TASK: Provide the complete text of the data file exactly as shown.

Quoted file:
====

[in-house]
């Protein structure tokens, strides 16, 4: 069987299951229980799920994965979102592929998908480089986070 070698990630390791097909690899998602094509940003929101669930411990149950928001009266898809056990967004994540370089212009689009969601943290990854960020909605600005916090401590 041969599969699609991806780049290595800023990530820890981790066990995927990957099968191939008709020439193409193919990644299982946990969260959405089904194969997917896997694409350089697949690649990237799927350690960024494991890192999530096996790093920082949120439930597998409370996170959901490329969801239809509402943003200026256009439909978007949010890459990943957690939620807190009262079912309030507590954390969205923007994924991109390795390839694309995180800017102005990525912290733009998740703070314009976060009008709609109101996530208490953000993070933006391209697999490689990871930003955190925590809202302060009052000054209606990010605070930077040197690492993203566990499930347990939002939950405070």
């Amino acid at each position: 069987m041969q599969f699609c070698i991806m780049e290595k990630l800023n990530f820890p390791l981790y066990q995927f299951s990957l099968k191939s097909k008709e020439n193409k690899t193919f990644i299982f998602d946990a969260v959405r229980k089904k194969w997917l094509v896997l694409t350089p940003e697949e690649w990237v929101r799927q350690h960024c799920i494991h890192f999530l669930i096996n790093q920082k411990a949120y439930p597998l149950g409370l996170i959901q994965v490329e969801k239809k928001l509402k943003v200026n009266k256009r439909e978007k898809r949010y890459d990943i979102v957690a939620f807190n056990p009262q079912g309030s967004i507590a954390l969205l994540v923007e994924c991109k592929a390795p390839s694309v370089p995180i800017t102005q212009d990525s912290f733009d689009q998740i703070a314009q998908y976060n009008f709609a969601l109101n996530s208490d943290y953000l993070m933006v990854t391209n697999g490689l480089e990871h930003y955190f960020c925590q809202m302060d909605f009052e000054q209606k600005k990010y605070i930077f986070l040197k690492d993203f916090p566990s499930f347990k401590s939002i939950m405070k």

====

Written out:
[in-house]
């Protein structure tokens, strides 16, 4: 069987299951229980799920994965979102592929998908480089986070 070698990630390791097909690899998602094509940003929101669930411990149950928001009266898809056990967004994540370089212009689009969601943290990854960020909605600005916090401590 041969599969699609991806780049290595800023990530820890981790066990995927990957099968191939008709020439193409193919990644299982946990969260959405089904194969997917896997694409350089697949690649990237799927350690960024494991890192999530096996790093920082949120439930597998409370996170959901490329969801239809509402943003200026256009439909978007949010890459990943957690939620807190009262079912309030507590954390969205923007994924991109390795390839694309995180800017102005990525912290733009998740703070314009976060009008709609109101996530208490953000993070933006391209697999490689990871930003955190925590809202302060009052000054209606990010605070930077040197690492993203566990499930347990939002939950405070």
């Amino acid at each position: 069987m041969q599969f699609c070698i991806m780049e290595k990630l800023n990530f820890p390791l981790y066990q995927f299951s990957l099968k191939s097909k008709e020439n193409k690899t193919f990644i299982f998602d946990a969260v959405r229980k089904k194969w997917l094509v896997l694409t350089p940003e697949e690649w990237v929101r799927q350690h960024c799920i494991h890192f999530l669930i096996n790093q920082k411990a949120y439930p597998l149950g409370l996170i959901q994965v490329e969801k239809k928001l509402k943003v200026n009266k256009r439909e978007k898809r949010y890459d990943i979102v957690a939620f807190n056990p009262q079912g309030s967004i507590a954390l969205l994540v923007e994924c991109k592929a390795p390839s694309v370089p995180i800017t102005q212009d990525s912290f733009d689009q998740i703070a314009q998908y976060n009008f709609a969601l109101n996530s208490d943290y953000l993070m933006v990854t391209n697999g490689l480089e990871h930003y955190f960020c925590q809202m302060d909605f009052e000054q209606k600005k990010y605070i930077f986070l040197k690492d993203f916090p566990s499930f347990k401590s939002i939950m405070k």